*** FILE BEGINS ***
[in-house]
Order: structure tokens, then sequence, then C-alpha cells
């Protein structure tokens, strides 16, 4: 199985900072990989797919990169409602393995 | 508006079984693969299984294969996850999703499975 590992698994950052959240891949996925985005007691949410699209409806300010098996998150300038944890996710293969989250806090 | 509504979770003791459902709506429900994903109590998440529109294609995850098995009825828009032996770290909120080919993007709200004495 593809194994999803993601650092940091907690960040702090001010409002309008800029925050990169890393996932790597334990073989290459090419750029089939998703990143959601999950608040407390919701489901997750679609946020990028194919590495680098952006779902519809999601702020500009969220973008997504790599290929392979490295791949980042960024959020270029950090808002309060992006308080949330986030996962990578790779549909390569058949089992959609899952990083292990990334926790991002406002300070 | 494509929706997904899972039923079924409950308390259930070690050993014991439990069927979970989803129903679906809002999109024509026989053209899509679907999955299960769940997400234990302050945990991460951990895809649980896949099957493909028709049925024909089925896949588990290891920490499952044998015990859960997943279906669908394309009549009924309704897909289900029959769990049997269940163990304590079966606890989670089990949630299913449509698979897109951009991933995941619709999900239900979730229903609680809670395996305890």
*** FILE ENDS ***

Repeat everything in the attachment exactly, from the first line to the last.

[in-house]
Order: structure tokens, then sequence, then C-alpha cells
């Protein structure tokens, strides 16, 4: 199985900072990989797919990169409602393995 | 508006079984693969299984294969996850999703499975 590992698994950052959240891949996925985005007691949410699209409806300010098996998150300038944890996710293969989250806090 | 509504979770003791459902709506429900994903109590998440529109294609995850098995009825828009032996770290909120080919993007709200004495 593809194994999803993601650092940091907690960040702090001010409002309008800029925050990169890393996932790597334990073989290459090419750029089939998703990143959601999950608040407390919701489901997750679609946020990028194919590495680098952006779902519809999601702020500009969220973008997504790599290929392979490295791949980042960024959020270029950090808002309060992006308080949330986030996962990578790779549909390569058949089992959609899952990083292990990334926790991002406002300070 | 494509929706997904899972039923079924409950308390259930070690050993014991439990069927979970989803129903679906809002999109024509026989053209899509679907999955299960769940997400234990302050945990991460951990895809649980896949099957493909028709049925024909089925896949588990290891920490499952044998015990859960997943279906669908394309009549009924309704897909289900029959769990049997269940163990304590079966606890989670089990949630299913449509698979897109951009991933995941619709999900239900979730229903609680809670395996305890």